Korea's Automakers Are Moving Away From Korea

Korea's Automakers Are Moving Away From Korea
Enrique Pena Nieto, Mexico's president, speaks about a Kia Motors project in Mexico City, on Aug. 27
Photograph by Susana Gonzalez/Bloomberg

The news was big enough for Mexican President Enrique Peña Nieto to announce it himself. South Korean automaker Kia Motors will spend more than $1 billion to open its first factory in Mexico, he said today. The deal, which will also lead to an additional $1.5 billion from suppliers who will be setting up operations in Mexico to supply Kia, will see the automaker producing 300,000 vehicles annually by 2016, Vice Chairman Lee Hyoung-keun said. It’s a victory for Mexico, and another sign of trouble for South Korea.

Back in Korea, workers at Hyundai Motor, the Korean automaker that controls Kia, were heading again to the picket lines after labor and management couldn’t reach agreement on wages. Hyundai workers, who called a partial strike over the weekend, today staged another one. Labor strife is a regular event at Hyundai: The carmaker has had three strikes in the past three years and 22 in the past 26 years.

Since the start of the global financial crisis, Korea’s automakers have been shifting production away from the country. Kia used to make almost 80 percent of its vehicles in South Korean factories, but now 60 percent are made there. The trend is similar at Hyundai, which controls Kia. In 2008, Hyundai made 60 percent of its vehicles in Korea, but now the country accounts for only about 40 percent of Hyundai production.

The average monthly manufacturing wage in South Korea was 4.6 million won ($4,530) at the start of 2014, 17 percent higher than two years earlier, according to Ministry of Employment and Labor data. At the same time, the Korean currency has been strengthening. Since the start of 2012, the won has appreciated 12 percent, even as Japanese automakers such as Toyota Motor have enjoyed a big boost from a 27 percent weakening of the yen. “Kia’s high exposure to the strong won is one of its key risk factors,” Moody’s wrote in a report published today. Expanding overseas “will alleviate its vulnerability to fluctuating exchange rates,” Chris Park, Moody’s senior vice president, said in the report.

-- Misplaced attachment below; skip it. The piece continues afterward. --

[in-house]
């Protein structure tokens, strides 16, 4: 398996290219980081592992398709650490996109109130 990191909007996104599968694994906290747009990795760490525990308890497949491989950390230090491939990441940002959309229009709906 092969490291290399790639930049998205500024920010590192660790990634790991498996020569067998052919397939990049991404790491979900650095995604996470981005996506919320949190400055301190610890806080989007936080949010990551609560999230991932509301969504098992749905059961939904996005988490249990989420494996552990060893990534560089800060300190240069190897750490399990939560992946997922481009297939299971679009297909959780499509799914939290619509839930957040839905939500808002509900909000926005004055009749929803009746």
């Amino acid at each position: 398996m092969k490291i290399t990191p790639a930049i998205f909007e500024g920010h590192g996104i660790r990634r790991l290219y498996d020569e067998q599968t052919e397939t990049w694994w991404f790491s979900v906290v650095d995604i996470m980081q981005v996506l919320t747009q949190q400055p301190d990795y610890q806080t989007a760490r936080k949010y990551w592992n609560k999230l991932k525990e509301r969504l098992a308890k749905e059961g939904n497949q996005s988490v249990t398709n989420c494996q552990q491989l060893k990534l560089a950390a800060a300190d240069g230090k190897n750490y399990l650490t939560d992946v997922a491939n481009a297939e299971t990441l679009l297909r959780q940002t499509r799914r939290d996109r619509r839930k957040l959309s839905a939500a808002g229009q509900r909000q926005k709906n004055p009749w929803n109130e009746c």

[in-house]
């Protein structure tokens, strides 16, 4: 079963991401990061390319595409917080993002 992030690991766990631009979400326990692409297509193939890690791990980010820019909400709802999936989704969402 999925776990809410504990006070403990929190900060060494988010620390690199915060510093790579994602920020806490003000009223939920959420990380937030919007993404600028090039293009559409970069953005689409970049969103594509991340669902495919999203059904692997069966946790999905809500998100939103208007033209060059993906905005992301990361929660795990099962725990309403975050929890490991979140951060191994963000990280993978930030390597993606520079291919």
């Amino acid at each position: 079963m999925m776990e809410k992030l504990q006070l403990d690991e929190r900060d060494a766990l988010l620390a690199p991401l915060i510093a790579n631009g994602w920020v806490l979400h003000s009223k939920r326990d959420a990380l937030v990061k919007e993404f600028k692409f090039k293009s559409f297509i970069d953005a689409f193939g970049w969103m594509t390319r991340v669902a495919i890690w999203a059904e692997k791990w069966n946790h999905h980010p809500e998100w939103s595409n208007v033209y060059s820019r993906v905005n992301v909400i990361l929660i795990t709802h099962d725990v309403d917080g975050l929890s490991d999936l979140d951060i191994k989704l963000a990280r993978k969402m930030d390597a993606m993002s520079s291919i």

While Korea is becoming a pricey place to make cars, Hyundai’s three Chinese factories can’t produce vehicles fast enough. The average utilization rate for the company’s China plants last year was 114.5 percent, according to a report published on Aug. 19 by Kiwoom Securities analyst Choi Won-kyoung.

Diversification is a smart strategy, of course, but it also reflects a drop in competitiveness for the company’s home base. “Hyundai’s volumes in South Korea have been little changed for two and a half years,” Bloomberg Intelligence analysts Steve Man and Ji Shi wrote in a note published today. The decline in local production “is partly because rising wages have encouraged the automaker to add overseas factories in lower-cost countries, such as China, India, and the Czech Republic.”

Hyundai and Kia aren’t the only carmakers thinking twice about producing cars in South Korea. The local arm of General Motors, hit by higher labor costs, is reducing its operations in the country. GM Korea‘s export growth has been in the red since November, and so far this year overseas shipments have dropped 22 percent. Higher costs aren’t the only problem for GM Korea. About 30 percent of its exports are Chevrolets heading to Europe, but the U.S. automaker is discontinuing Chevy sales there next year.

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